September 14, 2004
Setting the (business) world to rights
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We had dinner here last night with a familiar face at tBBC HQ: Alan Moore, who blogs for his company, SMLXL.

alan moore of smlxl

As always, the food was fantastic, the wine bountiful, and the conversation stimulating. I was slightly cheered when, after Alan pointed out that the word blog is kind of funny and hard to take seriously in a business context, I responded:

Yeah, well, that’s what they used to say about the word Google. Now? Not so much.

I hope that Alan will elaborate on the SMLXL blog on the idea, which he spoke about at length last night, that branding professionals need to move away from the touchy-feely, brands-are-an-opportunity-for-a-social-love-in attitude and address more concretely the financial issues that surround branding. I have a feeling that the brand bloggers in our midst may have a thing or two to say about that one.

One thing we talked about was how certain industries are dying on their feet - and doing absolutely nothing about it. Why? Because they don’t do change - and no, I don’t mean handing out pennies and nickels. For instance, just how many times does the music industry have to get pounded by the dynamic changes that are affecting its bottom line before the guys in charge decide to stop trying to halt progress and start figuring out how to adapt to an evolving world? As Alan put it, they need to realise that the choice is to hold on as long as they can, doing what they have always done, or do something clever and live to fight another day.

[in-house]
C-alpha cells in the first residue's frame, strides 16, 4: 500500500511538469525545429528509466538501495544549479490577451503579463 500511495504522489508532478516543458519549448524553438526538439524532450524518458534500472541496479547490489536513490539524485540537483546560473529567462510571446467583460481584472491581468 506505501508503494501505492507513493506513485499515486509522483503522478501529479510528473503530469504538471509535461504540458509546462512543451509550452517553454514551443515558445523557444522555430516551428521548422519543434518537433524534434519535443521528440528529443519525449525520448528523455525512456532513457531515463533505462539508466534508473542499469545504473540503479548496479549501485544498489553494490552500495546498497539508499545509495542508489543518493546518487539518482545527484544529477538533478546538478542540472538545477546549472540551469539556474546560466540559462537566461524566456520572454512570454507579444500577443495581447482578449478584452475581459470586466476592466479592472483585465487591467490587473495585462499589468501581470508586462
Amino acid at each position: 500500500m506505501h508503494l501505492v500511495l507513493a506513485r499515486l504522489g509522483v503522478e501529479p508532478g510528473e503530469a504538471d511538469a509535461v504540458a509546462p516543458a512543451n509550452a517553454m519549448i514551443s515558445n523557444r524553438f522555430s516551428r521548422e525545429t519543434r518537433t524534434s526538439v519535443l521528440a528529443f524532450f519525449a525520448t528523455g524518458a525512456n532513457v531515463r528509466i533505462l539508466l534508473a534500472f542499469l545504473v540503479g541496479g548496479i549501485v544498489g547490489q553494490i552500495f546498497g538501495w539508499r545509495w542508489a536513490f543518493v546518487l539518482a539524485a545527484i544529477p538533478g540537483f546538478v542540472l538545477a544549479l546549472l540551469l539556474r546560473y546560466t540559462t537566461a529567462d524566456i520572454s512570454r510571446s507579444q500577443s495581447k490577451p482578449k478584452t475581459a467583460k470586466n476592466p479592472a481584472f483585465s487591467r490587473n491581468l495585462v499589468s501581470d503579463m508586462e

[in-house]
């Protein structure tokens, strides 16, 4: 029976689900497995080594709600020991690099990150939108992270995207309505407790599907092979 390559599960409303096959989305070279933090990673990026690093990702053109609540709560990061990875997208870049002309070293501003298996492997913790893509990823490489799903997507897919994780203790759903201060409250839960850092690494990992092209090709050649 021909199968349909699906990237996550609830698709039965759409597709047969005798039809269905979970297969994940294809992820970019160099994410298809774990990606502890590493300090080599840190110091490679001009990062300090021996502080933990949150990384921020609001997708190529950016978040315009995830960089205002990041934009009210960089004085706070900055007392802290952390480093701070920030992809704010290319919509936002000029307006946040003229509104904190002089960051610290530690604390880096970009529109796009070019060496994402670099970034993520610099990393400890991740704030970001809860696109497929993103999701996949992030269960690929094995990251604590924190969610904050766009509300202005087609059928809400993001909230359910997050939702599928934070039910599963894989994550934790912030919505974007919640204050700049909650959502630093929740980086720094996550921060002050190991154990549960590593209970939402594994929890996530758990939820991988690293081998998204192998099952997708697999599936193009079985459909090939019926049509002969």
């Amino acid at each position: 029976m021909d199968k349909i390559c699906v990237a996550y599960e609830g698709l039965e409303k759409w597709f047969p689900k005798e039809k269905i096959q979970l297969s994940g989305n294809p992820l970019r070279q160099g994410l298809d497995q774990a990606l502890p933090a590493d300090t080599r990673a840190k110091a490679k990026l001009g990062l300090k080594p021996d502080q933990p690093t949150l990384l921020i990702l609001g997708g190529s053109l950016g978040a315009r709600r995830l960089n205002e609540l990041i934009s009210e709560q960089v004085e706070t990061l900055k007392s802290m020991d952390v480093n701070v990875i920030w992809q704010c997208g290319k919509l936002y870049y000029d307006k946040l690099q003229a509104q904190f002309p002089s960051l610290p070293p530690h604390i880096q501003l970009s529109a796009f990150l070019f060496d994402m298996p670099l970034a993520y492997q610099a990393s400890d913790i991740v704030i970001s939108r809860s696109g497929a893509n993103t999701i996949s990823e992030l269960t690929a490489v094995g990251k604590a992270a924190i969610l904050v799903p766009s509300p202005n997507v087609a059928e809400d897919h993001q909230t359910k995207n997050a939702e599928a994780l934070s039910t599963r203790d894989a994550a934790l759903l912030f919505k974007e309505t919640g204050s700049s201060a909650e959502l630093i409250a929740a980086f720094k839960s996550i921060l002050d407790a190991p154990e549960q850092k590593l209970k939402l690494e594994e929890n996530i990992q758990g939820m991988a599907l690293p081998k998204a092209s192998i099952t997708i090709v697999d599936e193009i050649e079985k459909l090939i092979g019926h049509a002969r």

For some companies - or entire industries - this means taking an honest, hard look at what’s broken. This isn’t an activity that most will be eager to undertake, especially if it could mean the culling of high-paid executives at the top - which probably has more than a little to do with the fact that these evaluations aren’t done as often as they should be.

What more than a few may find is that the kid who delivers the mail or makes the tea actually has more value to offer them than the MBA-possessing bullshitter with the corner office, company car and expense account. In a similar way, giving the guys on the bottom a voice, especially in a top-heavy organisation, can reveal value in a company that the powers that be never knew they had. Obviously blogs - internal and/or external - are an extremely good way of ripping the top off a company and exposing where the real value lies. And I daresay that the companies that have the courage to do this will be much better off than the ones who are afraid to peel back the lid and find nothing but rot and hot air. But how long will the latter type of company last anyway?

September 13, 2004
The Garden State
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This may be older news but relevant nevertheless. The Daily News reports that the movie “Garden State” is taking on cult-like status among young adults in part because of the role Zach Braff’s blog played in marketing the film.

I had a look at the blog several days ago and the comments section is usually in the 1,000 plus figure. Usually comments are not an indication of much, however, in this case it shows that Zach Braff has managed to engage not only his audience but created a strong community around his blog.

The gimmick is smart PR, allowing Braff to continue the conversation he started in the movie and drawing fans back for another look.

And take it from a PR professional: